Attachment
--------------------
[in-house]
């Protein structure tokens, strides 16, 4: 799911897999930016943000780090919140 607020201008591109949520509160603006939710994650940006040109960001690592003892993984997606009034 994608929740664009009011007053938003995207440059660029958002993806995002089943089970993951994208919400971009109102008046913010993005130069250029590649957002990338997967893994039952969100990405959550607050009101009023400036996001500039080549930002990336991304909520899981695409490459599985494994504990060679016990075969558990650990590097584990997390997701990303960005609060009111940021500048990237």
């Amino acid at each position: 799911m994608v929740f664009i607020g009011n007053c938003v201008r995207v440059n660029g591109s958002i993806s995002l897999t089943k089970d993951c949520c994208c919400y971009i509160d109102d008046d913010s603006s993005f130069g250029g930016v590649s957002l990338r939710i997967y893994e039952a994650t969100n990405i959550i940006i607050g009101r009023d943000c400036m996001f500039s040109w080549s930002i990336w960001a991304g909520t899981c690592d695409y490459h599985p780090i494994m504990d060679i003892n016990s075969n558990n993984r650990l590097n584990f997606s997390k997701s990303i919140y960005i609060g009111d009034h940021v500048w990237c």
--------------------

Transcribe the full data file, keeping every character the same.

[in-house]
């Protein structure tokens, strides 16, 4: 799911897999930016943000780090919140 607020201008591109949520509160603006939710994650940006040109960001690592003892993984997606009034 994608929740664009009011007053938003995207440059660029958002993806995002089943089970993951994208919400971009109102008046913010993005130069250029590649957002990338997967893994039952969100990405959550607050009101009023400036996001500039080549930002990336991304909520899981695409490459599985494994504990060679016990075969558990650990590097584990997390997701990303960005609060009111940021500048990237």
């Amino acid at each position: 799911m994608v929740f664009i607020g009011n007053c938003v201008r995207v440059n660029g591109s958002i993806s995002l897999t089943k089970d993951c949520c994208c919400y971009i509160d109102d008046d913010s603006s993005f130069g250029g930016v590649s957002l990338r939710i997967y893994e039952a994650t969100n990405i959550i940006i607050g009101r009023d943000c400036m996001f500039s040109w080549s930002i990336w960001a991304g909520t899981c690592d695409y490459h599985p780090i494994m504990d060679i003892n016990s075969n558990n993984r650990l590097n584990f997606s997390k997701s990303i919140y960005i609060g009111d009034h940021v500048w990237c």